View Document Abstract
  • Journal Article

    The BET/BRD inhibitor JQ1 improves brain plasticity in WT and APP mice. 

    Benito, E.; Ramachandran, B.; Schroeder, H.; Schmidt, G.; Urbanke, H.; Burkhardt, S.; Capece, V.; Dean, C.; Fischer, A.
    Translational psychiatry 2017-09-26; 7(9) p.e1239-e1239
    Histone acetylation is essential for memory formation and its deregulation contributes to the pathogenesis of Alzheimer's disease. Thus, targeting histone acetylation is discussed as a novel approach to treat dementia. The histone acetylation landscape is shaped by chromatin writer and eraser proteins, while readers link chromatin state to cellular function. Chromatin readers emerged novel drug targets in cancer research but little is known about the manipulation of readers in the adult brain. Here we tested the effect of JQ1-a small-molecule inhibitor of the chromatin readers BRD2, BRD3, BRD4 and BRDT-on brain function and show that JQ1 is able to enhance cognitive performance and long-term potentiation in wild-type animals and in a mouse model for Alzheimer's disease. Systemic administration of JQ1 elicited a hippocampal gene expression program that is associated with ion channel activity, transcription and DNA repair. Our findings suggest that JQ1 could be used as a therapy against dementia and should be further tested in the context of learning and memory.
    View Document Abstract
  • Journal Article

    TRPV1 regulates excitatory innervation of OLM neurons in the hippocampus 

    Hurtado-Zavala, Joaquin I.; Ramachandran, Binu; Ahmed, Saheeb; Halder, Rashi; Bolleyer, Christiane; Awasthi, Ankit; Stahlberg, Markus A.; Wagener, Robin J.; Anderson, Kristin; Drenan, Ryan M.; et al.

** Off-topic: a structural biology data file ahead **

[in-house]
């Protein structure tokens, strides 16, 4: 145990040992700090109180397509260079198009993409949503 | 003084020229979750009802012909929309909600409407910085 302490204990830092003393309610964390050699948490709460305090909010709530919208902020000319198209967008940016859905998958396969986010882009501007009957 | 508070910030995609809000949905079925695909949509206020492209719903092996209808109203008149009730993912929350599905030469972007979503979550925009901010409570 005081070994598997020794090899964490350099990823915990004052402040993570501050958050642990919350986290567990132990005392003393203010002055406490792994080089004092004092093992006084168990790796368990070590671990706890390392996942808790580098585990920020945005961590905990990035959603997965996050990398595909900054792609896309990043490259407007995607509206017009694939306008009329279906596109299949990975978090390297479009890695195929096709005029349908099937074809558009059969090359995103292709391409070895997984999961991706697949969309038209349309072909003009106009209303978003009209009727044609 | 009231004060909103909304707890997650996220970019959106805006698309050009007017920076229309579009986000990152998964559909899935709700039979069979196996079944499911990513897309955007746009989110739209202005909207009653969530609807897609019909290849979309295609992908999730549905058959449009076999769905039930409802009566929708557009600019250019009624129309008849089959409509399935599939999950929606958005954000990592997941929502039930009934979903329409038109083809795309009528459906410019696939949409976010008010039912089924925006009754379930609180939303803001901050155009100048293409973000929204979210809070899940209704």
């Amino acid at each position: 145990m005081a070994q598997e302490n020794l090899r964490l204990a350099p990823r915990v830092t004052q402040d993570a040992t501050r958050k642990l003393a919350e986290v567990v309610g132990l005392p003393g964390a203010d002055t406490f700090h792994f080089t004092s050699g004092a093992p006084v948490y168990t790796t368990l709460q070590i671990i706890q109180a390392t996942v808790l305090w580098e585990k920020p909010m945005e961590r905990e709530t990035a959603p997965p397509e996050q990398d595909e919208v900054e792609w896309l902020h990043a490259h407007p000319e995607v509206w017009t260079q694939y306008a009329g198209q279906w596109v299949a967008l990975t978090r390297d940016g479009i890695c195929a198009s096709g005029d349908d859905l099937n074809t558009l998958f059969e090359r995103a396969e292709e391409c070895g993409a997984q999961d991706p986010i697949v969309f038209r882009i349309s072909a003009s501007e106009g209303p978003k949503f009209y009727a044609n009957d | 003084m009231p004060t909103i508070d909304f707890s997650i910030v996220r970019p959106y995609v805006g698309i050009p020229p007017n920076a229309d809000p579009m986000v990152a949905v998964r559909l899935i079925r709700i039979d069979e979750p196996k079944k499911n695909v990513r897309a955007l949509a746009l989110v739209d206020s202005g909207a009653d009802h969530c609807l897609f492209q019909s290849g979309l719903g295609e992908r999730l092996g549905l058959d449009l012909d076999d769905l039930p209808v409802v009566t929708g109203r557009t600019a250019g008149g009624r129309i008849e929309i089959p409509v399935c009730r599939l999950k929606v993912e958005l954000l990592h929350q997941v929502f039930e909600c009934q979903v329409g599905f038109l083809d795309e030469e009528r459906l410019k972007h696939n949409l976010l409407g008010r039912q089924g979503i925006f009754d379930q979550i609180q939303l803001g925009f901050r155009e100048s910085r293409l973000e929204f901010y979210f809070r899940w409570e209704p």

Lester, Henry A.Miwa, Julie M.Staiger, Jochen F.Fischer, AndreDean, Camin
    Nature communications 2017; 8: Art. 15878
    TRPV1 is an ion channel activated by heat and pungent agents including capsaicin, and has been extensively studied in nociception of sensory neurons. However, the location and function of TRPV1 in the hippocampus is debated. We found that TRPV1 is expressed in oriens-lacunosum-moleculare (OLM) interneurons in the hippocampus, and promotes excitatory innervation. TRPV1 knockout mice have reduced glutamatergic innervation of OLM neurons. When activated by capsaicin, TRPV1 recruits more glutamatergic, but not GABAergic, terminals to OLM neurons in vitro. When TRPV1 is blocked, glutamatergic input to OLM neurons is dramatically reduced. Heterologous expression of TRPV1 also increases excitatory innervation. Moreover, TRPV1 knockouts have reduced Schaffer collateral LTP, which is rescued by activating OLM neurons with nicotine-via α2β2-containing nicotinic receptors-to bypass innervation defects. Our results reveal a synaptogenic function of TRPV1 in a specific interneuron population in the hippocampus, where it is important for gating hippocampal plasticity.
    View Document Abstract

View more